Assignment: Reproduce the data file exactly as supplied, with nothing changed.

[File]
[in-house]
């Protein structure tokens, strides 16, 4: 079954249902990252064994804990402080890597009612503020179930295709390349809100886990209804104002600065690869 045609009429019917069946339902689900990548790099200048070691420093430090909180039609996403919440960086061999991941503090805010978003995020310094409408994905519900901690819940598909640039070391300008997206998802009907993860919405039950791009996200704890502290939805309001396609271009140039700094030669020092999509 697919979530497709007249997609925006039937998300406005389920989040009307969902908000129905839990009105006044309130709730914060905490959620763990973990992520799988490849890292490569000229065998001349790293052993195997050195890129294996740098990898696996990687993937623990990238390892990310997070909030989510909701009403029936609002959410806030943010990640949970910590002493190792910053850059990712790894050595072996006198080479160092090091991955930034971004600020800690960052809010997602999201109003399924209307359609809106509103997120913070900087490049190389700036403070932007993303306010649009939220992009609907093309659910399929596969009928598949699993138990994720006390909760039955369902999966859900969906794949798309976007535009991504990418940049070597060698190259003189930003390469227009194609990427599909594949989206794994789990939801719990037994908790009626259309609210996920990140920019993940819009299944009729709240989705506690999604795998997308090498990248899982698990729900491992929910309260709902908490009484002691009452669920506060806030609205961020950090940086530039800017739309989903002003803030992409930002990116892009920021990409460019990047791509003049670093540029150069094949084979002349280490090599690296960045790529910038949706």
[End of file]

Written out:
[in-house]
């Protein structure tokens, strides 16, 4: 079954249902990252064994804990402080890597009612503020179930295709390349809100886990209804104002600065690869 045609009429019917069946339902689900990548790099200048070691420093430090909180039609996403919440960086061999991941503090805010978003995020310094409408994905519900901690819940598909640039070391300008997206998802009907993860919405039950791009996200704890502290939805309001396609271009140039700094030669020092999509 697919979530497709007249997609925006039937998300406005389920989040009307969902908000129905839990009105006044309130709730914060905490959620763990973990992520799988490849890292490569000229065998001349790293052993195997050195890129294996740098990898696996990687993937623990990238390892990310997070909030989510909701009403029936609002959410806030943010990640949970910590002493190792910053850059990712790894050595072996006198080479160092090091991955930034971004600020800690960052809010997602999201109003399924209307359609809106509103997120913070900087490049190389700036403070932007993303306010649009939220992009609907093309659910399929596969009928598949699993138990994720006390909760039955369902999966859900969906794949798309976007535009991504990418940049070597060698190259003189930003390469227009194609990427599909594949989206794994789990939801719990037994908790009626259309609210996920990140920019993940819009299944009729709240989705506690999604795998997308090498990248899982698990729900491992929910309260709902908490009484002691009452669920506060806030609205961020950090940086530039800017739309989903002003803030992409930002990116892009920021990409460019990047791509003049670093540029150069094949084979002349280490090599690296960045790529910038949706």